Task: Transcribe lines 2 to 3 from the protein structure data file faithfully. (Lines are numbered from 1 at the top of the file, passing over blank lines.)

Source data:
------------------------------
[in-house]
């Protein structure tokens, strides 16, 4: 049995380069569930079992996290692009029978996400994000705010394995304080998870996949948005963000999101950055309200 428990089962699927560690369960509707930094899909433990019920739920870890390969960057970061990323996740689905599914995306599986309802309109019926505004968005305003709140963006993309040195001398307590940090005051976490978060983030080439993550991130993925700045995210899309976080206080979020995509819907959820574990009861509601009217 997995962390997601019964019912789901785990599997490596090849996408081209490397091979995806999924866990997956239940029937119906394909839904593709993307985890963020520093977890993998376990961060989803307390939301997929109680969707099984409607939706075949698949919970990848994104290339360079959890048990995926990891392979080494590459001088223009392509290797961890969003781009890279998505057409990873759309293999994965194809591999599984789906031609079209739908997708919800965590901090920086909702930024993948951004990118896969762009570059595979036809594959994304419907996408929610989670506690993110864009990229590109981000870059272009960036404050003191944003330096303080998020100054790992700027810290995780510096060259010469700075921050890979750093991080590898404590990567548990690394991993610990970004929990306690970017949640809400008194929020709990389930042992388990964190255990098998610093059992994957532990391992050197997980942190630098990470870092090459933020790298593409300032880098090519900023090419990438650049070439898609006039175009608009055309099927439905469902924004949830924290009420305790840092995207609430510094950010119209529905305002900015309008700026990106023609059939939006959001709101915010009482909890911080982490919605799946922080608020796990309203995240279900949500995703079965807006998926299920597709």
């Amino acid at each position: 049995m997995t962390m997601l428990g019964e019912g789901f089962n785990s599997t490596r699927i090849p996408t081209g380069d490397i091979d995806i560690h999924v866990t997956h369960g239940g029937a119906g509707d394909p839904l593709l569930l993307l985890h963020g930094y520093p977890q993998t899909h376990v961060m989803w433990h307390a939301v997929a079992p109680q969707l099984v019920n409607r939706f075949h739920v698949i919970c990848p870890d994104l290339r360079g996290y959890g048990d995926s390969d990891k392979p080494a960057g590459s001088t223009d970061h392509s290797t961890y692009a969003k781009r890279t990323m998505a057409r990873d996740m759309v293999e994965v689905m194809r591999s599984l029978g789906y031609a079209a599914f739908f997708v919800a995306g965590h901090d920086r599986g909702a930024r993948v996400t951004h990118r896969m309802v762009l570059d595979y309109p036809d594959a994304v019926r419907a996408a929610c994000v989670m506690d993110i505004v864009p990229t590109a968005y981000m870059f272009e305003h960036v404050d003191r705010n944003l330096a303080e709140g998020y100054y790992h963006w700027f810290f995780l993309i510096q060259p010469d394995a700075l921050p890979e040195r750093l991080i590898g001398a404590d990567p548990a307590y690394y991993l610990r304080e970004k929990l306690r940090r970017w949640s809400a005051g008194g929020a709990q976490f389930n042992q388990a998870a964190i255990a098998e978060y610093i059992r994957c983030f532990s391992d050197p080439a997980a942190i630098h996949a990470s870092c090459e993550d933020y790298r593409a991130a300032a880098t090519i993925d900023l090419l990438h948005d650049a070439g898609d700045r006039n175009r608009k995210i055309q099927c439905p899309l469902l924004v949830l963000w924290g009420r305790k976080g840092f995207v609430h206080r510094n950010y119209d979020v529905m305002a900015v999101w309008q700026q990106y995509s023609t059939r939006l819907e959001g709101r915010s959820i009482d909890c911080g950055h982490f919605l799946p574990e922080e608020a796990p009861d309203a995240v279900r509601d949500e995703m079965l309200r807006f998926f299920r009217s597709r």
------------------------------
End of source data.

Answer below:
């Protein structure tokens, strides 16, 4: 049995380069569930079992996290692009029978996400994000705010394995304080998870996949948005963000999101950055309200 428990089962699927560690369960509707930094899909433990019920739920870890390969960057970061990323996740689905599914995306599986309802309109019926505004968005305003709140963006993309040195001398307590940090005051976490978060983030080439993550991130993925700045995210899309976080206080979020995509819907959820574990009861509601009217 997995962390997601019964019912789901785990599997490596090849996408081209490397091979995806999924866990997956239940029937119906394909839904593709993307985890963020520093977890993998376990961060989803307390939301997929109680969707099984409607939706075949698949919970990848994104290339360079959890048990995926990891392979080494590459001088223009392509290797961890969003781009890279998505057409990873759309293999994965194809591999599984789906031609079209739908997708919800965590901090920086909702930024993948951004990118896969762009570059595979036809594959994304419907996408929610989670506690993110864009990229590109981000870059272009960036404050003191944003330096303080998020100054790992700027810290995780510096060259010469700075921050890979750093991080590898404590990567548990690394991993610990970004929990306690970017949640809400008194929020709990389930042992388990964190255990098998610093059992994957532990391992050197997980942190630098990470870092090459933020790298593409300032880098090519900023090419990438650049070439898609006039175009608009055309099927439905469902924004949830924290009420305790840092995207609430510094950010119209529905305002900015309008700026990106023609059939939006959001709101915010009482909890911080982490919605799946922080608020796990309203995240279900949500995703079965807006998926299920597709």
């Amino acid at each position: 049995m997995t962390m997601l428990g019964e019912g789901f089962n785990s599997t490596r699927i090849p996408t081209g380069d490397i091979d995806i560690h999924v866990t997956h369960g239940g029937a119906g509707d394909p839904l593709l569930l993307l985890h963020g930094y520093p977890q993998t899909h376990v961060m989803w433990h307390a939301v997929a079992p109680q969707l099984v019920n409607r939706f075949h739920v698949i919970c990848p870890d994104l290339r360079g996290y959890g048990d995926s390969d990891k392979p080494a960057g590459s001088t223009d970061h392509s290797t961890y692009a969003k781009r890279t990323m998505a057409r990873d996740m759309v293999e994965v689905m194809r591999s599984l029978g789906y031609a079209a599914f739908f997708v919800a995306g965590h901090d920086r599986g909702a930024r993948v996400t951004h990118r896969m309802v762009l570059d595979y309109p036809d594959a994304v019926r419907a996408a929610c994000v989670m506690d993110i505004v864009p990229t590109a968005y981000m870059f272009e305003h960036v404050d003191r705010n944003l330096a303080e709140g998020y100054y790992h963006w700027f810290f995780l993309i510096q060259p010469d394995a700075l921050p890979e040195r750093l991080i590898g001398a404590d990567p548990a307590y690394y991993l610990r304080e970004k929990l306690r940090r970017w949640s809400a005051g008194g929020a709990q976490f389930n042992q388990a998870a964190i255990a098998e978060y610093i059992r994957c983030f532990s391992d050197p080439a997980a942190i630098h996949a990470s870092c090459e993550d933020y790298r593409a991130a300032a880098t090519i993925d900023l090419l990438h948005d650049a070439g898609d700045r006039n175009r608009k995210i055309q099927c439905p899309l469902l924004v949830l963000w924290g009420r305790k976080g840092f995207v609430h206080r510094n950010y119209d979020v529905m305002a900015v999101w309008q700026q990106y995509s023609t059939r939006l819907e959001g709101r915010s959820i009482d909890c911080g950055h982490f919605l799946p574990e922080e608020a796990p009861d309203a995240v279900r509601d949500e995703m079965l309200r807006f998926f299920r009217s597709r």